Brazilian civil aviation agency ANAC issued type certification for Embraer’s Legacy 500 in a ceremony held during the LABACE show in São Paulo on August 13. U.S. FAA certification for the $20 million midsize jet is expected in the coming weeks, with European approval to follow soon after.
ANAC approval, the culmination of a six-year development program for the fly-by-wire jet, paves the way for delivery of the first aircraft (S/N 005) next month to an undisclosed Brazilian industrial customer that will use the aircraft to link the company’s facilities around the country.
“We are pleased to confirm that all Legacy 500 design goals have been achieved or surpassed. The airplane is better than we predicted,” said Embraer Executive Jets president and CEO Marco Túlio Pellegrini. “This aircraft is a game-changer. With greater range and better field performance than originally planned, the Legacy 500 sets a new standard for the midsize class. It’s going to be a flexible aircraft that will open up new markets for us.”
Examples of those better-than-expected certified figures are a high-speed cruise of 466 knots (design goal of 460 knots), a takeoff distance of 4,084 feet (4,600-foot goal), landing distance of 2,122 feet (2,400 feet) and a range of 3,125 nm (3,000 nm).
Since the type first flew on Nov. 27, 2012, the four-aircraft development fleet has logged more than 1,800 flight hours in the test and certification process. Laboratory tests with rigs for avionics, electrical, hydraulic and environmental systems accrued 20,000 hours.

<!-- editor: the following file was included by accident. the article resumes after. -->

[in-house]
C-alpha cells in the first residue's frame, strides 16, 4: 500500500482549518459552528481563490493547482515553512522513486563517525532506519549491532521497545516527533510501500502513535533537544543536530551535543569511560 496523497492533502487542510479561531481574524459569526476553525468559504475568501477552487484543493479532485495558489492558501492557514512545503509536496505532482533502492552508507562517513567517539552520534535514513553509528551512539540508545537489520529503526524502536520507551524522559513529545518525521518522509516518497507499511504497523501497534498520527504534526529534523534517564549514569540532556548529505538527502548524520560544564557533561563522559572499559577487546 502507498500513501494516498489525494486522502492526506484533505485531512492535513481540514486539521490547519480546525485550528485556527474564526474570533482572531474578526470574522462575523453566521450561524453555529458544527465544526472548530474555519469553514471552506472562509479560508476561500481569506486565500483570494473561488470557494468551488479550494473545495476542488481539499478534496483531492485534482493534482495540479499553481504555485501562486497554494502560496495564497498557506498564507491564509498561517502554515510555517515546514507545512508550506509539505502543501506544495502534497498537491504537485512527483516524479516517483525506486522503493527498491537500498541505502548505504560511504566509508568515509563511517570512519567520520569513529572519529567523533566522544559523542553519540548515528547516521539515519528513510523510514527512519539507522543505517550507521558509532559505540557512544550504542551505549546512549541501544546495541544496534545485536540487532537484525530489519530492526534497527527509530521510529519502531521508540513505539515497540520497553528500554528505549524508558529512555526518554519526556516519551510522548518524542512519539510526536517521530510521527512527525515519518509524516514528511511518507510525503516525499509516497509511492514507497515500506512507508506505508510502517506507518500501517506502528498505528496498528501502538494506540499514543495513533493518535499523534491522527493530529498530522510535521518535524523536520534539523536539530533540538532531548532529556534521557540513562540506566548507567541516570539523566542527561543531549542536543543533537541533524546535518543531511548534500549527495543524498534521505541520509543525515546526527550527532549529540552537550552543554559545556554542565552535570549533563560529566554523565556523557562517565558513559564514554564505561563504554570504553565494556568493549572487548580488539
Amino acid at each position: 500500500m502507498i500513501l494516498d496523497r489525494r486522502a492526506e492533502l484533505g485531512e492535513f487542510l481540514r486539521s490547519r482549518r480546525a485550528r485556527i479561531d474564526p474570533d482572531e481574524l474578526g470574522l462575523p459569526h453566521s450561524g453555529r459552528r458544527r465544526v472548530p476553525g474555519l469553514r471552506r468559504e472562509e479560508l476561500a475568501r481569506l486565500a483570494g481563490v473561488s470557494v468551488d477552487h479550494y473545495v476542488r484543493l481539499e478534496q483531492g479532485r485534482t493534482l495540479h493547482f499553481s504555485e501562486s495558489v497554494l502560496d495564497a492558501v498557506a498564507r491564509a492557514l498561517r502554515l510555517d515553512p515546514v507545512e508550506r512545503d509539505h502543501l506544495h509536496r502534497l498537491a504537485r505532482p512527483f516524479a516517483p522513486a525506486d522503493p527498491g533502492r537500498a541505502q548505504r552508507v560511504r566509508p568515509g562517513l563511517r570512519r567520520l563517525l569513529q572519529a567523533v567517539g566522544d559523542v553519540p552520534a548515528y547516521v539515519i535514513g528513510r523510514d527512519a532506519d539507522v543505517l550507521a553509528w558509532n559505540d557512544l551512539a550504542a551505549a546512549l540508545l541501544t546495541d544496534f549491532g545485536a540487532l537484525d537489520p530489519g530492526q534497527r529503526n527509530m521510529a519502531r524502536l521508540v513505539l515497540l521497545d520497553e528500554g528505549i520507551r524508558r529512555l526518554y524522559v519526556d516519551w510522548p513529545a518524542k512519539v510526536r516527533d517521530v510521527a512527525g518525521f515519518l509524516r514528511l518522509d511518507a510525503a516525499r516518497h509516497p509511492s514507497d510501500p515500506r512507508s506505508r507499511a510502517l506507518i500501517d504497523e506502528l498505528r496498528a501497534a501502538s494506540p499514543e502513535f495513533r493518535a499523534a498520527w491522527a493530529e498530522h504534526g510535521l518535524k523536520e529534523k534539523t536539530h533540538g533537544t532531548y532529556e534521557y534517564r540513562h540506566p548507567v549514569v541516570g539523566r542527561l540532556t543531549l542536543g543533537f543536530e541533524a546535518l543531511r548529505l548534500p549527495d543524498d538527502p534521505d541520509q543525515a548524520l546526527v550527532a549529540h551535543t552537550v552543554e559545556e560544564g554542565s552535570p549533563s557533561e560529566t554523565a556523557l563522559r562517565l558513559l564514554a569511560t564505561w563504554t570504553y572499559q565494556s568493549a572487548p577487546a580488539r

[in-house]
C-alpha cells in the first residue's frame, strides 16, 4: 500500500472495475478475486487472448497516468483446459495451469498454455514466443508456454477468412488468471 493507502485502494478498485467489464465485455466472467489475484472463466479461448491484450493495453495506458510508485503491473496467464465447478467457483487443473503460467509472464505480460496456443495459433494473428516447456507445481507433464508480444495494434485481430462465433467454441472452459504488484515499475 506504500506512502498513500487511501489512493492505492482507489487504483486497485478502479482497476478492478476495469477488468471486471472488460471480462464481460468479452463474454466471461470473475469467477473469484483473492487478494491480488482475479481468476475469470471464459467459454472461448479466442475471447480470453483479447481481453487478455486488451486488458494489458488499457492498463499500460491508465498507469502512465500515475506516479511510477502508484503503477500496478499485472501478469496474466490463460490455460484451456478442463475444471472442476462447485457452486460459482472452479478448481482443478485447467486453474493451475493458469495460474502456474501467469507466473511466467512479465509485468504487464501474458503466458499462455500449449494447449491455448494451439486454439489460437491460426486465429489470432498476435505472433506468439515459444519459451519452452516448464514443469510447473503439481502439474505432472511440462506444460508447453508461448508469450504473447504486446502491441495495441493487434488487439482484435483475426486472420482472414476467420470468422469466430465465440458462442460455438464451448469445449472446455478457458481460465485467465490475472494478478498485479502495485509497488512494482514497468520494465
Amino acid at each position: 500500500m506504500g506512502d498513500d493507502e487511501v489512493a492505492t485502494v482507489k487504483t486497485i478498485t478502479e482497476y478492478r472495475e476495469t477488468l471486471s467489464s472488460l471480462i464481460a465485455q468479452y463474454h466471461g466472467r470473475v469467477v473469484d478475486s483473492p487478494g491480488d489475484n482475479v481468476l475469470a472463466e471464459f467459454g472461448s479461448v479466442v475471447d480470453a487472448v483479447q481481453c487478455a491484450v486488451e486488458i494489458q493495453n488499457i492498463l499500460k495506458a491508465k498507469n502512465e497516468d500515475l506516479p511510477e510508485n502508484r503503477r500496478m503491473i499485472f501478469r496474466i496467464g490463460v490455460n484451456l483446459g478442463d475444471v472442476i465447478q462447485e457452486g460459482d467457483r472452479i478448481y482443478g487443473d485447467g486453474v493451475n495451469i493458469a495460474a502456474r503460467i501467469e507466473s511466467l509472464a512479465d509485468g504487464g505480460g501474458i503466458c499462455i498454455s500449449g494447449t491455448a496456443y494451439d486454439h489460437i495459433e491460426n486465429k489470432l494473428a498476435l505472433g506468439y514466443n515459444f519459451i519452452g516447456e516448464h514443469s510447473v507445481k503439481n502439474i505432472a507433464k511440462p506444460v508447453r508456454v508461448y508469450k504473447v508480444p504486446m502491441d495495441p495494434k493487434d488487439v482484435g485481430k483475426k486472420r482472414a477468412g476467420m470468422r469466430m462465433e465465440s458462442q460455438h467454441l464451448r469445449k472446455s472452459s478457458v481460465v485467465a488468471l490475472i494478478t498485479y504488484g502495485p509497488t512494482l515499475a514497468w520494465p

To complete certification, Embraer installed a complete interior in the fourth development Legacy 500. The company will retain that aircraft as a demonstrator, and also use it to accelerate the maturity program. With certification in hand, Embraer is moving into the production phase. Up to six aircraft are to be completed before year-end, including two more to be used as company demonstrators. Production will ramp up next year.
The Legacy 500 features the Rockwell Collins Pro Line Fusion avionics suite. A pair of Honeywell HTF7500Es provides the thrust, and the same company also supplies the Legacy 500’s auxiliary power unit, Ovation Select cabin management system, cabin pressure control system and air conditioning system.
Meanwhile, Embraer is well advanced with testing the Legacy 450 mid-light jet, which first flew on December 28 last year. Certification of the 450 is slated for the middle of next year, with 600 flight hours scheduled to complete all tests. Since it uses more than 90 percent of the systems of the larger Legacy 500, including the fly-by-wire flight controls, the 450 does not require as extensive a certification test program. Currently, the sole Legacy 450 development aircraft is not flying, but is slated to return to the sky next month.